Concerning the larger implications of the Darʾ taʿāruḍ, perhaps the most compelling part of Ibn Taymiyya’s project goes beyond the man himself to the problematic with which he wrestled. In a sense, the whole question of the tension between revelation and reason, which Ibn Taymiyya internalized so poignantly, can in many ways be considered a key problem of Islamic modernity. Though the specific issues have changed—few today, for example, from the most textually-based conservative to the most liberal-minded reformer, are much concerned by the question of the divine attributes—the underlying problematic remains, in significant ways, very much the same. Whether it is the issue not precisely of reason and revelation but, say, of science and revelation or, for instance, the tension between sacralized and secularized visions of law and government, which has been a particularly troubling issue for Muslims in the modern period, the root of all these issues can be traced to the deeper-lying tensions with which Ibn Taymiyya grappled when confronting the delicate question of the relationship between reason and revelation in his own day.
And, in an almost uncanny way, the crisis that many Muslims have faced since the nineteenth century, both in and with modernity, is strikingly similar to the intellectual crisis (and later also the political crisis) of early and medieval Islam, crises that had come to a head at the time of Ibn Taymiyya and that swept him up, heart and soul, into the great existential drama that played out seven centuries ago. The challenge this time around has come from strikingly similar quarters: then from Greece in the form of an intellectual challenge, today from a modern civilization also descended, intellectually, from Greece. And while in Ibn Taymiyya’s day the intellectual and the political challengers were differentiated, the modern period has witnessed something like the intellectual power of Greece and the military might of the Mongols combined—Aristotle and Genghis Khan, if we may, wrapped into one. Now as then, the question remains: How might the tension once more be resolved between the relentless vicissitudes of the times and a Book whose adherents believe was sent down by an eternal God into our world of time and space on the tongue of a prophet some fourteen centuries ago?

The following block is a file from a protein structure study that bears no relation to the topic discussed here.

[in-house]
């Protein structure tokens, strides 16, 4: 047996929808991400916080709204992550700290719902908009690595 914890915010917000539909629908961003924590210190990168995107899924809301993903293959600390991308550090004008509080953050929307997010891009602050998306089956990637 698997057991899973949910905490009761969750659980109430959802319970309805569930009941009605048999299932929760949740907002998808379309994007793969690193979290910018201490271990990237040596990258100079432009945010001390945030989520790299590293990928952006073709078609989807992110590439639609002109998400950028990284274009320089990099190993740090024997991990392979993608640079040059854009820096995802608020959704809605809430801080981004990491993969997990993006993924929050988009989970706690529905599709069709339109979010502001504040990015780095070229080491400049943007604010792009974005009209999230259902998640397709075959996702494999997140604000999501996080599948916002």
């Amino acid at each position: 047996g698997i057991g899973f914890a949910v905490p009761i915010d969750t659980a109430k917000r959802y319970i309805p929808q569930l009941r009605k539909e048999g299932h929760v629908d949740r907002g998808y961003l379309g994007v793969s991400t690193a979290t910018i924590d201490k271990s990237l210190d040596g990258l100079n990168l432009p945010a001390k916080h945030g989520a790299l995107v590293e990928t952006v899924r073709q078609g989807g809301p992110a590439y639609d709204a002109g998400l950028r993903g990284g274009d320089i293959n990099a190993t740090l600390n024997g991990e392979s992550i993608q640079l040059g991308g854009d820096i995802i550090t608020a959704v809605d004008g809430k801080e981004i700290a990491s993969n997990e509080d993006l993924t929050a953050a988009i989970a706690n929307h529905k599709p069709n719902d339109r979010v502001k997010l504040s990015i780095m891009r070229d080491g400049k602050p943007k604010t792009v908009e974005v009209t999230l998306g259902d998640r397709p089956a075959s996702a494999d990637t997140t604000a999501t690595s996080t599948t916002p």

But before we join Ibn Taymiyya on his quest to resolve the discord between reason and revelation, we must first understand the context and the overall intellectual situation that presented itself to him with such existential urgency.
Hereafter Darʾ taʿāruḍ or, more frequently, simply Darʾ.
Taqī al-Dīn Aḥmad b. Taymiyya, Darʾ taʿāruḍ al-ʿaql wa-l-naql, aw Muwāfaqat ṣaḥīḥ al-manqūl li-ṣarīḥ al-maʿqūl, ed. Muḥammad Rashād Sālim, 11 vols. (Riyadh: Dār al-Kunūz al-Adabiyya, 1399/1979). The text itself is ten volumes, running a total of 4,046 pages, with an eleventh volume consisting of an index.
Rapoport and Ahmed, “Ibn Taymiyya and His Times,” 19.
Known in the medieval and modern West by the Latinized forms “Avicenna” and “Averroes,” respectively.
Term derived from the Qarmatians (Ar. Qarāmiṭa), an Ismāʿīlī Shīʿī (pl. Shīʿa) group in the third/ninth and fourth/tenth centuries known for adhering to a highly esoteric exegesis of the Qurʾān that often seemed to involve a complete disregard for the outward sense of the text. The Qarāmiṭa are perhaps most reputed for their infamous theft of the Black Stone and desecration of the well of Zamzam, into which they threw Muslim corpses, during the hajj season of 317/930. Esposito, ed., Oxford Dictionary of Islam, 253. For a more extensive treatment, see Madelung, “Ḳarmaṭī,” Encyclopaedia of Islam, 2nd ed. [hereafter EI2], 4:660–665.